What we do know about the POWER machines is this: POWER9 promises a wealth of improvements in speeds and feeds. Although intended to serve the traditional Power Server market, it also is expanding its analytics capabilities and is being optimized for new deployment models like hyperscale, cloud, and technical computing through scale-out deployment. Available for either clustered or multiple formats, it will feature a shorter pipeline, improved branch execution, and low latency on the die cache as well as PCI gen 4.

According to IBM, you can expect a 3x bandwidth improvement with POWER9 over POWER8 and a 33% speed increase. POWER9 also will continue to speed hardware acceleration and support next gen NVlink, improved coherency, enhance CAPI, and introduce a 25 GPS high speed link. Although the 2-socket chip will remain, IBM suggests larger socket counts are coming. It will need that to compete with Intel.

At least IBM showed its POWER roadmap. There is no comparable information from Oracle. At best, DancingDinosaur was able to dig up the following sketchy details for 2017-2019: Next Gen Core, 2017 Software-in-Silicon V1, Scale Out fully integrated Software-in-Silicon V1 or 2; 2018- 2019 Core Enhancements, Increased Cache, Increased Bandwidth, Software-in-Silicon V3.

Both Oracle and IBM have made it clear neither really wants to compete in the low cost, scale out server market. However, as both companies’ large clients turn to scale out, hyperscale Intel-based systems they have no choice but to follow the money. With the OpenPOWER Foundation growing and driving innovation, mainly in the form of accelerators, IBM POWER may have an advantage driving a very competitive price/performance story against Intel. With the exception of Fujitsu as an ally of sorts, Oracle has no comparable ecosystem as far as DancingDinosaur can tell.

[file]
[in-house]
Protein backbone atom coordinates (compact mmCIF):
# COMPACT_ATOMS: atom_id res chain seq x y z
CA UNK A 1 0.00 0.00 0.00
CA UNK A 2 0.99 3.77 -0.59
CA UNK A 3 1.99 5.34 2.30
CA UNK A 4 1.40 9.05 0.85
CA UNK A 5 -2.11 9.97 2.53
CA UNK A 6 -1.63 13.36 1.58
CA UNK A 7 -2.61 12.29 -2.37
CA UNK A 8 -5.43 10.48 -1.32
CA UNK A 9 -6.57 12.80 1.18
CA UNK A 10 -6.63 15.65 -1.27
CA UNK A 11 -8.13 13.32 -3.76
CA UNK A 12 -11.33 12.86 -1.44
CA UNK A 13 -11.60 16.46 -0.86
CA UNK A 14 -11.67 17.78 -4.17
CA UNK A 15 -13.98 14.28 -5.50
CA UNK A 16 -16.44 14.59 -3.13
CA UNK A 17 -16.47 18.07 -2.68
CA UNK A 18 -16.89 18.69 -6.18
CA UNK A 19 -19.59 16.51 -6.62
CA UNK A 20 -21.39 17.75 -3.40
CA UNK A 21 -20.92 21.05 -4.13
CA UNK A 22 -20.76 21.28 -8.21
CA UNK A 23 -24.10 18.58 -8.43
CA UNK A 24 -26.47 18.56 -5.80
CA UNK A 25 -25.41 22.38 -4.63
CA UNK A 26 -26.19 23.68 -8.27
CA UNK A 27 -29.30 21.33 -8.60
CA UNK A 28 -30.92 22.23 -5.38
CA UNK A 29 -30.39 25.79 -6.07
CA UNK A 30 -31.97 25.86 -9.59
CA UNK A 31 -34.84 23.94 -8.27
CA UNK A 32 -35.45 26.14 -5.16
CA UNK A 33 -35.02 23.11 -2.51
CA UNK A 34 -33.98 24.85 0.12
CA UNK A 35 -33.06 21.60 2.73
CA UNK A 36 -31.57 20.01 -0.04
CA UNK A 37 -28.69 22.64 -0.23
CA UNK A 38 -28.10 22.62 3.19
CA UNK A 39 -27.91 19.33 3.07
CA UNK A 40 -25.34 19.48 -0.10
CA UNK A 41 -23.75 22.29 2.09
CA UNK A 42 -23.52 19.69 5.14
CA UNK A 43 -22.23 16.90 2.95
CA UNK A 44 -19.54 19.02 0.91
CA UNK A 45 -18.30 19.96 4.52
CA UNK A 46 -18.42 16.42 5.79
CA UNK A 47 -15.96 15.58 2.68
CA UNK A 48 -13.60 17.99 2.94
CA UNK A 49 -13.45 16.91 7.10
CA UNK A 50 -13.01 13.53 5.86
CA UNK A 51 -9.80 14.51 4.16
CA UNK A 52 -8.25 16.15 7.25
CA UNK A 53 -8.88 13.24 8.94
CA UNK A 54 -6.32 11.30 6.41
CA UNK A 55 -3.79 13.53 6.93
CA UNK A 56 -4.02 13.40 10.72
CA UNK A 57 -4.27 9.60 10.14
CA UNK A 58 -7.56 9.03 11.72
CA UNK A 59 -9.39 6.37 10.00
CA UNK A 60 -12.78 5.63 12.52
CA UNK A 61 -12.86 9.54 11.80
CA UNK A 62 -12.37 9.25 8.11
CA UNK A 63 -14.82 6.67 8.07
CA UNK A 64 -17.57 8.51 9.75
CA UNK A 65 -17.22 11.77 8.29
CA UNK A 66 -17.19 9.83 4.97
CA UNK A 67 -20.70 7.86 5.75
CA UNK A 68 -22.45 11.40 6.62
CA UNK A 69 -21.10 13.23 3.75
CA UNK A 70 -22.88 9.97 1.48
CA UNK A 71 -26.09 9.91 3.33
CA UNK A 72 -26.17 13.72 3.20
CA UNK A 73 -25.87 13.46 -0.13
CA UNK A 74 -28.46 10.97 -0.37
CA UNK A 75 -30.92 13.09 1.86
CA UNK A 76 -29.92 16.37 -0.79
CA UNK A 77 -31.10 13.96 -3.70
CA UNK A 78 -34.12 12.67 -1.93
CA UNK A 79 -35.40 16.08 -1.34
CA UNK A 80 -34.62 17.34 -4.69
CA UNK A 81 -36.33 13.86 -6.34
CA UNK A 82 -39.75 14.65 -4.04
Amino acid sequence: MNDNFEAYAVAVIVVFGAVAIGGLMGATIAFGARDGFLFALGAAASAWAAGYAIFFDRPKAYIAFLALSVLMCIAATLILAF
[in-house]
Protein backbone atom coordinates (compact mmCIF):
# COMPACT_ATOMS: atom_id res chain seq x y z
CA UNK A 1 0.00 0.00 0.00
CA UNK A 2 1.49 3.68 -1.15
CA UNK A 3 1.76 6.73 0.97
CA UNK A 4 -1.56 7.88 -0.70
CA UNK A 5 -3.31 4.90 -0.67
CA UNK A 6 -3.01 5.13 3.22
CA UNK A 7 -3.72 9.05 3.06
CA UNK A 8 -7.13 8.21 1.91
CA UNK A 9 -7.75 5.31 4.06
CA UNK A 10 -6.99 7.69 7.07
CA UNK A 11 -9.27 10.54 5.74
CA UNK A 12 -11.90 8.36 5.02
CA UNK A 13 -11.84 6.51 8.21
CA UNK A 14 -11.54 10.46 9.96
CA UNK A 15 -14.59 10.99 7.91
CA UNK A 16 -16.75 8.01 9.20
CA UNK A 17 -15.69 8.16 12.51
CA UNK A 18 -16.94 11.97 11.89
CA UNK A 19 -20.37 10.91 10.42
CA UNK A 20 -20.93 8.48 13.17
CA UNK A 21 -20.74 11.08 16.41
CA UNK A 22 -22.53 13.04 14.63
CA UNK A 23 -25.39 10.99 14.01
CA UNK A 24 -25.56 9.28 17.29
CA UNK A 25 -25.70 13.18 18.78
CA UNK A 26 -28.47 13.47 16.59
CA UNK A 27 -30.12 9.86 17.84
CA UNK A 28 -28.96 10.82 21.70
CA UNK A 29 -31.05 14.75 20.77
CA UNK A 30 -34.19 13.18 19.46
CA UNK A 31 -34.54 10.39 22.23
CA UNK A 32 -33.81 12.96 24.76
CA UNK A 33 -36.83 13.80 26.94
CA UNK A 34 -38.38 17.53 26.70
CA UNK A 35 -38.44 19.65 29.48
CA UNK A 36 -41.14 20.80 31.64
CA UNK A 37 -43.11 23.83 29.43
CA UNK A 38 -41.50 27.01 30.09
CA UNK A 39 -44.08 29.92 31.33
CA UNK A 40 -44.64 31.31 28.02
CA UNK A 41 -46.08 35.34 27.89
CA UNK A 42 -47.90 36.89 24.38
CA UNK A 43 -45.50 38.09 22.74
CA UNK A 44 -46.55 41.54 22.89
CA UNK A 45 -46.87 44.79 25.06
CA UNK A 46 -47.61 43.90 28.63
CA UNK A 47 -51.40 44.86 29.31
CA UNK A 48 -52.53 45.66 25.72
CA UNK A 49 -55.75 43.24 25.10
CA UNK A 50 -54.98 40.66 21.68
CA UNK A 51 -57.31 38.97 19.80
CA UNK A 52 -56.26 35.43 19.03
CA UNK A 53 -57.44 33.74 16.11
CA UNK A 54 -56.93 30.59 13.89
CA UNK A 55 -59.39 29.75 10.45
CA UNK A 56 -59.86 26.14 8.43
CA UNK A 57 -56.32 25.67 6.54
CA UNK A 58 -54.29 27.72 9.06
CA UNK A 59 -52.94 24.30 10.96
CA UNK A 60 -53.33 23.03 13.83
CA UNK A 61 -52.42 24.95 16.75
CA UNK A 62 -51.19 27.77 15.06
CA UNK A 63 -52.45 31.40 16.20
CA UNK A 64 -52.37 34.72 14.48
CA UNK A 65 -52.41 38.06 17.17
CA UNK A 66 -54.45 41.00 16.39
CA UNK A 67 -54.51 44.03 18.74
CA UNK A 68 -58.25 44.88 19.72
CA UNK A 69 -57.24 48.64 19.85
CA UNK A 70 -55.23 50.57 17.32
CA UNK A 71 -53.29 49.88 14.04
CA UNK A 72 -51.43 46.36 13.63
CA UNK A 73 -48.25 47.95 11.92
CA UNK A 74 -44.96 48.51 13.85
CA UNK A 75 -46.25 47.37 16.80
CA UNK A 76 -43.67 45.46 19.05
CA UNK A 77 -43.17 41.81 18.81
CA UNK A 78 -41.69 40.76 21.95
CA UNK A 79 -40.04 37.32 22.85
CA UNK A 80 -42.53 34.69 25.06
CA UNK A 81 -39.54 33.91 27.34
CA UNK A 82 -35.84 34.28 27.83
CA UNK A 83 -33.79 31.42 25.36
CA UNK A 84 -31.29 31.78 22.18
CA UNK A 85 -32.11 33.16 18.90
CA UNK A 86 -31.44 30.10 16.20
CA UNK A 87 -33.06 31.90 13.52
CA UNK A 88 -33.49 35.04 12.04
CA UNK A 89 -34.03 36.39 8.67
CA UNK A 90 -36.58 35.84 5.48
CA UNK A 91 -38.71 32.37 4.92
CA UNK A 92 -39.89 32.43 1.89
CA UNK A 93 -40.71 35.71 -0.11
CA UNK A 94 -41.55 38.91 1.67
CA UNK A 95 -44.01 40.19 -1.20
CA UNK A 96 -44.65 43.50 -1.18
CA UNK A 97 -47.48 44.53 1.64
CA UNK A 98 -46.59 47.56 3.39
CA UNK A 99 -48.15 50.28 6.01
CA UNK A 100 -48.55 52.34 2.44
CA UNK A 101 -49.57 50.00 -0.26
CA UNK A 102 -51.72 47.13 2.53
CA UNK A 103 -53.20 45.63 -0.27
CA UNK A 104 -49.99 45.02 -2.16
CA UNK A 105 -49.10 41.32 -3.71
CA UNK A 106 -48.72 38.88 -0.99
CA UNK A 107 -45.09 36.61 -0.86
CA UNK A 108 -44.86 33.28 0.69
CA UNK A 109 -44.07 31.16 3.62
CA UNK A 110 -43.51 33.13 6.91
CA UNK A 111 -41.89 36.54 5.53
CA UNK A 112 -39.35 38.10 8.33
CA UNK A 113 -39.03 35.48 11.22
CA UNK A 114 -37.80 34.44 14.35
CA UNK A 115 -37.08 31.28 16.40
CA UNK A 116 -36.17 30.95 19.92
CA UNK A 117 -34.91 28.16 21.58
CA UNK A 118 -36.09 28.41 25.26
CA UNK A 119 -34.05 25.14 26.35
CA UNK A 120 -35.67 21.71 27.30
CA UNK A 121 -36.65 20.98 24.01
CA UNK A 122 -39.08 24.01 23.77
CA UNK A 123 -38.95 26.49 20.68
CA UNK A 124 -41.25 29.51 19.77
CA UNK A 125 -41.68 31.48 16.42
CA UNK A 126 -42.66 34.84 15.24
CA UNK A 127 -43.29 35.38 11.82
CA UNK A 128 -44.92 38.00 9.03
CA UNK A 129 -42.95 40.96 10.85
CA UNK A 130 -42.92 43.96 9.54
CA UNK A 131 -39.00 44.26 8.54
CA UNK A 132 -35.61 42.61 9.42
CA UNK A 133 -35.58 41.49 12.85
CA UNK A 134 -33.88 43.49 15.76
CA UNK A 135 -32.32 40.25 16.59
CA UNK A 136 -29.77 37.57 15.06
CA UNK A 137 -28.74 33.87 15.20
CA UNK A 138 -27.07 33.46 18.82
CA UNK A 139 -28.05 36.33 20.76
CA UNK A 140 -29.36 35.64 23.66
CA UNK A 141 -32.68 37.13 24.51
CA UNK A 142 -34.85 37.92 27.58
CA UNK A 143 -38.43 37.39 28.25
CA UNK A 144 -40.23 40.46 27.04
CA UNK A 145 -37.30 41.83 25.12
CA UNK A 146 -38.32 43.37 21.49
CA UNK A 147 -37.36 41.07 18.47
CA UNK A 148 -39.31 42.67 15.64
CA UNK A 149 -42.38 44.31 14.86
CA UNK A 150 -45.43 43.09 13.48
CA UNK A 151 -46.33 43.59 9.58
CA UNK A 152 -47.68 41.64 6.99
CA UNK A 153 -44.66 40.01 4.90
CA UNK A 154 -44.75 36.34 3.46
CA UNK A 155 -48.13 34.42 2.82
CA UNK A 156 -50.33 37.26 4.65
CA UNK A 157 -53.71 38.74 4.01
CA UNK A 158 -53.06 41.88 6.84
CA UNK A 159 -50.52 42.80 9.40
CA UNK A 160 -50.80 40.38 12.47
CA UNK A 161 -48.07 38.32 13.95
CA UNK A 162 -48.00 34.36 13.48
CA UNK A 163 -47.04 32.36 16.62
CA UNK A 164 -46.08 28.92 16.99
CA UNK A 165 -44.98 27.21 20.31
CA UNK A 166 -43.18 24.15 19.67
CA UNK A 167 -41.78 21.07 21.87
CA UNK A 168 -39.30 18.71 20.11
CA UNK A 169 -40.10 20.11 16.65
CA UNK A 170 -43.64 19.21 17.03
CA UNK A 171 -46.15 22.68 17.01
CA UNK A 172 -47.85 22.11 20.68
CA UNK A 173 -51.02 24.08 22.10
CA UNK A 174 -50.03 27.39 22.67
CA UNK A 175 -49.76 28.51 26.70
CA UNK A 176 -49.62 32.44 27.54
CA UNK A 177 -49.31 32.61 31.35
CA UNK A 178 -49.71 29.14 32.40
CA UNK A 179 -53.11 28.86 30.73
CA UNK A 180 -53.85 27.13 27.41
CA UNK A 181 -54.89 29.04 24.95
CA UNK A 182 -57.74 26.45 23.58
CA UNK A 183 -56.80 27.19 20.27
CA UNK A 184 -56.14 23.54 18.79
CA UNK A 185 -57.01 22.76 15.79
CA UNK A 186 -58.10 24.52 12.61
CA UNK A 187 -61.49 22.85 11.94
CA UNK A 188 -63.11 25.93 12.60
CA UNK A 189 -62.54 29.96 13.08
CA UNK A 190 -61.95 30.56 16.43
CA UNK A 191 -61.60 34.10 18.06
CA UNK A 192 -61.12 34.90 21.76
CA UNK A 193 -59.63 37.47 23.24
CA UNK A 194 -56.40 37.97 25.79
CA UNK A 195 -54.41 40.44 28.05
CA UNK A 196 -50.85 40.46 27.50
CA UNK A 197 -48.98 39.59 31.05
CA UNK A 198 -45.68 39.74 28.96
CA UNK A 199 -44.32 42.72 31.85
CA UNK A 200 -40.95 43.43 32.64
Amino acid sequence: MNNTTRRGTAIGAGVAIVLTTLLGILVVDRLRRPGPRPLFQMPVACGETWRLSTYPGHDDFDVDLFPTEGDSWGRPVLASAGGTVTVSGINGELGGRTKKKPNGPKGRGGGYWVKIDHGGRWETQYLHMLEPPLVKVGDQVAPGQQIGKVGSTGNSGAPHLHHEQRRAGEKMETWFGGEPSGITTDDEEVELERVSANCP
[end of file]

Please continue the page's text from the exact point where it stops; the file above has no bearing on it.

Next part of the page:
DancingDinosaur is Alan Radding, a veteran information technology analyst and writer. Please follow DancingDinosaur on Twitter, @mainframeblog. See more of his IT writing at technologywriter.com and here.

 

Compuware Continues Mainframe GUI Tool Enhancements

July 1, 2016

Early in 2015 Compuware announced the first in what it promised would be a continuing stream of new mainframe tools and tool enhancements. Did anyone really believe them? Mainframe ISVs are not widely regarded for their fast release cycles. DancingDinosaur reported on it then here and has continued to follow up and report its progress through a handful of new releases. This past week, DancingDinosaur received new Compuware mainframe tool announcements. For a mainframe ISV this is almost unheard of. IBM sometimes releases new mainframe products in intense spurts but then quickly resumes its typical languid release pace.

compuware ispw

Screen from Compuware’s ISPW for Continuous Delivery to the Mainframe

Let’s take a look at each of these new releases. First, ISPW Deploy, an advanced mainframe release automation solution that enables large enterprises to bring continuous delivery best practices to their IBM z/OS environments. ISPW Deploy, built on the ISPW technology Compuware acquired in January 2016, facilitates faster and more reliable mainframe software deployment. Specifically, it helps, according to Compuware, in three ways, through:

  1. Automation that rapidly moves code through the deployment process, including test staging and approvals, while also providing greatly simplified full or partial rollbacks.
  1. Visualization that enables DevOps managers to quickly pinpoint deployment issues in order to both solve immediate rollout problems and address persistent bottlenecks in code promotion.
  1. Integrations with both third-party solutions and Compuware’s own industry-leading mainframe toolkit that allow IT to build complete SCM-to-production DevOps pipelines and to quickly launch associated remediation support tools if and when deployment issues occur.